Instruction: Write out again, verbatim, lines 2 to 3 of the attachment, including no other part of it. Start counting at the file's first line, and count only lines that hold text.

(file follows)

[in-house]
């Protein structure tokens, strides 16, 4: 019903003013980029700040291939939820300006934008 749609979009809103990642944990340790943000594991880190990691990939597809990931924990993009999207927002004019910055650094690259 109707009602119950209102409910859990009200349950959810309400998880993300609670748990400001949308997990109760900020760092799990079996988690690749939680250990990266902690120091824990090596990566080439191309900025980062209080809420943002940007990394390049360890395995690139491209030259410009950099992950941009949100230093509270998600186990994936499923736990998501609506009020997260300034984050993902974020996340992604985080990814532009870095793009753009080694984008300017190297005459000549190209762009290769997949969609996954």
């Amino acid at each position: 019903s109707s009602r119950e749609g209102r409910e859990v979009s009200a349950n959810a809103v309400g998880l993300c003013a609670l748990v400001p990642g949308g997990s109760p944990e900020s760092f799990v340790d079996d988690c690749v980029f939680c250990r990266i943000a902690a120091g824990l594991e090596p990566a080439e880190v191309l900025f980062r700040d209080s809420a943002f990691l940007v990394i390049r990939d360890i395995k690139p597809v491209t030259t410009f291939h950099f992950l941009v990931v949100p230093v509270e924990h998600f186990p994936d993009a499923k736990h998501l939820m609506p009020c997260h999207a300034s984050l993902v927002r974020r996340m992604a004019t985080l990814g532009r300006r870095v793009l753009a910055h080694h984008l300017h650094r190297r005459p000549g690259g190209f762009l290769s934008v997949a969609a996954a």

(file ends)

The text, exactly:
């Protein structure tokens, strides 16, 4: 019903003013980029700040291939939820300006934008 749609979009809103990642944990340790943000594991880190990691990939597809990931924990993009999207927002004019910055650094690259 109707009602119950209102409910859990009200349950959810309400998880993300609670748990400001949308997990109760900020760092799990079996988690690749939680250990990266902690120091824990090596990566080439191309900025980062209080809420943002940007990394390049360890395995690139491209030259410009950099992950941009949100230093509270998600186990994936499923736990998501609506009020997260300034984050993902974020996340992604985080990814532009870095793009753009080694984008300017190297005459000549190209762009290769997949969609996954």
């Amino acid at each position: 019903s109707s009602r119950e749609g209102r409910e859990v979009s009200a349950n959810a809103v309400g998880l993300c003013a609670l748990v400001p990642g949308g997990s109760p944990e900020s760092f799990v340790d079996d988690c690749v980029f939680c250990r990266i943000a902690a120091g824990l594991e090596p990566a080439e880190v191309l900025f980062r700040d209080s809420a943002f990691l940007v990394i390049r990939d360890i395995k690139p597809v491209t030259t410009f291939h950099f992950l941009v990931v949100p230093v509270e924990h998600f186990p994936d993009a499923k736990h998501l939820m609506p009020c997260h999207a300034s984050l993902v927002r974020r996340m992604a004019t985080l990814g532009r300006r870095v793009l753009a910055h080694h984008l300017h650094r190297r005459p000549g690259g190209f762009l290769s934008v997949a969609a996954a």